London 2012 Olympic Games
UX, web design, microsites, online design guidelines, accessibility
About the project
London 2012 was the first Olympic Games to take place in the era of social media and mobile technology. Organised by the London Organising Committee for the Olympic and Paralympic Games (LOCOG), the mission was to make these the most accessible and memorable games ever, reaching people worldwide.
With such a distinctive personality, the London 2012 brand needed to be communicated in the right way. Digital was a key channel as it had the potential to connect the vast global audience to this unique event.
We were delighted to be one of a handful of digital companies selected to work for London 2012.
We then won the job to redesign the main pre-Games website and went on to be commissioned to deliver a further 15 projects for LOCOG over a period of 3 years. Working with LOCOG was a rewarding and inspirational experience.
Pre-Games website redesign
We were commissioned in March 2009 to produce a refreshed design and information architecture for the main pre-Games website, London2012.com. The new site needed to capture the excitement and anticipation surrounding the build-up to the Games.
London 2012 came to us with a brief to refresh the design for their main website. Their design requirement for the London 2012 website had changed from one which had to appeal to potential sponsors, to a much wider audience.
LOCOG required a site that was flexible enough to tell engaging stories about the activities that were going to take place in the build-up to the Games; events such as the revealing of the Olympic branding and announcement of the Olympic torch relay needed a timed exposure. We had to ensure that they had a place on the site even though these events hadn’t yet taken place at the time of our launch.
What we did
We carried out over 70 hours of user testing with people from around the country including those living close to the site, and those living in and outside of London to discover what the differences were in perceptions and expectations.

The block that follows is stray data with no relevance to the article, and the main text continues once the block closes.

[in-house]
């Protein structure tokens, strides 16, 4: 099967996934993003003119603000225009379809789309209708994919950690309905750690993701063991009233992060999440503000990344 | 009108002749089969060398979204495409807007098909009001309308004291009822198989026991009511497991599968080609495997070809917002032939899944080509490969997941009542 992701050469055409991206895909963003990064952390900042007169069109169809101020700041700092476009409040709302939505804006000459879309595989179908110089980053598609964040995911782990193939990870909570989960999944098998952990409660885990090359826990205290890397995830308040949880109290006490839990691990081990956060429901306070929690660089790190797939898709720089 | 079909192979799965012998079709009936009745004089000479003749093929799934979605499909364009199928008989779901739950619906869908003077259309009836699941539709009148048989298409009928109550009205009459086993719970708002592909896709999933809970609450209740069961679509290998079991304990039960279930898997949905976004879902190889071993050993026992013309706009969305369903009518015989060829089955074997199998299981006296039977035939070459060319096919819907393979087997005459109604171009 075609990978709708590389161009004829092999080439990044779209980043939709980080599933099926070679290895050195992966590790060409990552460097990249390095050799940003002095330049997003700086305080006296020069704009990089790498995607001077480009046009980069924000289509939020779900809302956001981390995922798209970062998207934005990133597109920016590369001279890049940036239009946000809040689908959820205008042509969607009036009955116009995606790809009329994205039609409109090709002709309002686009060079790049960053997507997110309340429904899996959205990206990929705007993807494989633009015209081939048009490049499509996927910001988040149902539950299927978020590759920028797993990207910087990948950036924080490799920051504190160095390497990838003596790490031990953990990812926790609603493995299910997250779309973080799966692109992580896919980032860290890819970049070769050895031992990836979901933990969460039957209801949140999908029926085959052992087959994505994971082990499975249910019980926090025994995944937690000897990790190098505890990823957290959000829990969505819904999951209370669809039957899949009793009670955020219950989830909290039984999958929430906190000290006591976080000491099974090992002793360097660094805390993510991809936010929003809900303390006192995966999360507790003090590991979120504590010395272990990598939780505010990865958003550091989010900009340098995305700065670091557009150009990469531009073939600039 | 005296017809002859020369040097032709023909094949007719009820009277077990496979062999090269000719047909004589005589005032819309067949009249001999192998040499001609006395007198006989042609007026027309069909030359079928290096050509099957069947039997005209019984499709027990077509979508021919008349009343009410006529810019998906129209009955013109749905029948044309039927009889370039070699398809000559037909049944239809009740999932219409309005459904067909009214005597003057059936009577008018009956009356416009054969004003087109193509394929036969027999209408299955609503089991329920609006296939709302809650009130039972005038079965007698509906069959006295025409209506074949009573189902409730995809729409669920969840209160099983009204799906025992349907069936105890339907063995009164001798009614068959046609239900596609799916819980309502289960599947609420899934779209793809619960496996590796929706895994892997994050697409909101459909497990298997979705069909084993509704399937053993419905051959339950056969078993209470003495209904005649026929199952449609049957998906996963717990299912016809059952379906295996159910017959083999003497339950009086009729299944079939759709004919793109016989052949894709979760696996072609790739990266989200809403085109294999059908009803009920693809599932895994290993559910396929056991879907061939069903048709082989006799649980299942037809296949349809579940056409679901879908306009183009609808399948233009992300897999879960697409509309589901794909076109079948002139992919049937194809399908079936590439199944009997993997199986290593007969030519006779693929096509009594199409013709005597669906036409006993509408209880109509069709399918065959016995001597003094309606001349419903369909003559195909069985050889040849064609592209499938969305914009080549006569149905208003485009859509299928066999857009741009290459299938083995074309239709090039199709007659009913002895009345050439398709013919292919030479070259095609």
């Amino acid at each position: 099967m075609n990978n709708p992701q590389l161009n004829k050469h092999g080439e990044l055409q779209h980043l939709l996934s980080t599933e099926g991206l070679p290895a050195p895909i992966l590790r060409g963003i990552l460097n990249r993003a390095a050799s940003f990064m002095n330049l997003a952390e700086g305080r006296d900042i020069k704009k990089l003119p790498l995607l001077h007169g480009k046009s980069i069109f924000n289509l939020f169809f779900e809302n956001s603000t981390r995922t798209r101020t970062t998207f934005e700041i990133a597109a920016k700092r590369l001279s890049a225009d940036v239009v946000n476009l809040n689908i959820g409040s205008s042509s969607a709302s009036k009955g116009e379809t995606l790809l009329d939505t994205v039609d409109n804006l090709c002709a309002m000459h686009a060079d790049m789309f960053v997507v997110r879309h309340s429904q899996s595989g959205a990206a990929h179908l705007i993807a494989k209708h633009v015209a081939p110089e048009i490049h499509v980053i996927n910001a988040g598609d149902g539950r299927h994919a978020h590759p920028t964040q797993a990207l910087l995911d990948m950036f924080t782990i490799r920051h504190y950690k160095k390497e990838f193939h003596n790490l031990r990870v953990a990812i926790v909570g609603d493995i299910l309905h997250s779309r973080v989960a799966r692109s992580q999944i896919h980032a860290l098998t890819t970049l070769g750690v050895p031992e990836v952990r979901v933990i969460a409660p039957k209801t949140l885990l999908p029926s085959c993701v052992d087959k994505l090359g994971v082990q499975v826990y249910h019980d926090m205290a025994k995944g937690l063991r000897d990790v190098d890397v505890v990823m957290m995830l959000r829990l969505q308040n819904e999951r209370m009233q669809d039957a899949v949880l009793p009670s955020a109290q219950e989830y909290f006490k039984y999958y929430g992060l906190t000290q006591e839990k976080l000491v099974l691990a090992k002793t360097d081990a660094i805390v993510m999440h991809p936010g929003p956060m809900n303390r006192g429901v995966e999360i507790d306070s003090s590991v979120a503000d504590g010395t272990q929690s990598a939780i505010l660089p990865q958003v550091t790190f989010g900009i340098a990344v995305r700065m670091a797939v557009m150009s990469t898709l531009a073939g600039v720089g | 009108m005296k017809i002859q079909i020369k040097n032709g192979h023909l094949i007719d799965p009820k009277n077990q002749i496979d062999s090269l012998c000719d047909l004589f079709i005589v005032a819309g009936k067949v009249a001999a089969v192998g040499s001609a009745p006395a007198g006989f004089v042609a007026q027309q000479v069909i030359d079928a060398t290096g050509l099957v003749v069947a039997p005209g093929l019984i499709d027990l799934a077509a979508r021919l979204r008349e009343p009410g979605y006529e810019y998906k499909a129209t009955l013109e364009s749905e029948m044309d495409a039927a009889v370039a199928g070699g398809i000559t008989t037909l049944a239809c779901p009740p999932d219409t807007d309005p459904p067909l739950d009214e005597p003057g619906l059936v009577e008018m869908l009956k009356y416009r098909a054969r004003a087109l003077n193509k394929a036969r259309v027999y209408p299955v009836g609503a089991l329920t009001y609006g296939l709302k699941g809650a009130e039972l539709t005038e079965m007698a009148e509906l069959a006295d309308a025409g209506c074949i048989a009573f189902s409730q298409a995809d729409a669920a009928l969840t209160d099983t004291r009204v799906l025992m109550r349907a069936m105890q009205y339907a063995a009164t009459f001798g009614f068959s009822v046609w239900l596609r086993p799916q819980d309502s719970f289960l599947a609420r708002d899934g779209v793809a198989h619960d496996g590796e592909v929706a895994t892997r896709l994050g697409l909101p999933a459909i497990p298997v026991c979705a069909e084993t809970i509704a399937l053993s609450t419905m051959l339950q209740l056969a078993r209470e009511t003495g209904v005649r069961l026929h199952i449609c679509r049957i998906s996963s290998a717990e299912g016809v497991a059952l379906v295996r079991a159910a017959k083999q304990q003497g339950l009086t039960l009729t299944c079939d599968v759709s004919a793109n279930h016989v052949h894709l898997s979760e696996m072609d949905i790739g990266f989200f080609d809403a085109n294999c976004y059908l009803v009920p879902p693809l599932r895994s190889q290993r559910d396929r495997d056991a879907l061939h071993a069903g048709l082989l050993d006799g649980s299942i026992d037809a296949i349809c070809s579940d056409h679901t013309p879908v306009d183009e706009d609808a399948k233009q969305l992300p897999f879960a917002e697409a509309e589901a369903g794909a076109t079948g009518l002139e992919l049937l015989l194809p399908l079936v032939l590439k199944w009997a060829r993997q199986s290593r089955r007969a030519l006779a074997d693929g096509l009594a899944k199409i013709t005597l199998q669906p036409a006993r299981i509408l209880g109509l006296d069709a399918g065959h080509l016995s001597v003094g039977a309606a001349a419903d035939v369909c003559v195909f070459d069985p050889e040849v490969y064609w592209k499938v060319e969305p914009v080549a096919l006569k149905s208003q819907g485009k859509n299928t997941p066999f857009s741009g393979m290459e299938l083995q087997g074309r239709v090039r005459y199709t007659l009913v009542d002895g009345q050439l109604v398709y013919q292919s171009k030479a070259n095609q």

We wanted to establish what stories and information people would find the most engaging both during the testing and the moment the site launched. We found that while many people had limited knowledge of the building and infrastructure projects that were taking place, they were particularly interested in the spectacle of events that were anticipated in the build up.
A key point that emerged in user-testing was that people wanted to know how they could engage with the project. We used the active calendar of varied activities leading up to the event to create a site that, at its core, was a call to action. By illustrating all of the ways that people could get involved we created a community feel and really engaged our audience.
We also featured an area explaining the Olympic buildings. We showed architectural drawings and featured live webcam streams so the public could watch the buildings evolve in real time.
The design and structure of the site celebrated the anticipated events, which in turn, supported the build-up in the run up to the Olympic Games
By focusing on the call-to-action and getting people to act now we enabled them to begin their own journey towards 2012.
Olympic Torch Relay microsite
We were approached by LOCOG to create an engaging microsite that would showcase the high-profile Olympic Torch Relay event.
Our brief was to create a microsite that would celebrate the launch of the Olympic Torch Relay and communicate to the public how they could get involved with this highly anticipated event. A key function of the site was to announce the UK cities that were to be visited by the Olympic torch on its route to the Olympic stadium. The site also needed to invite members of the public to nominate people to be Olympic Torch Bearers.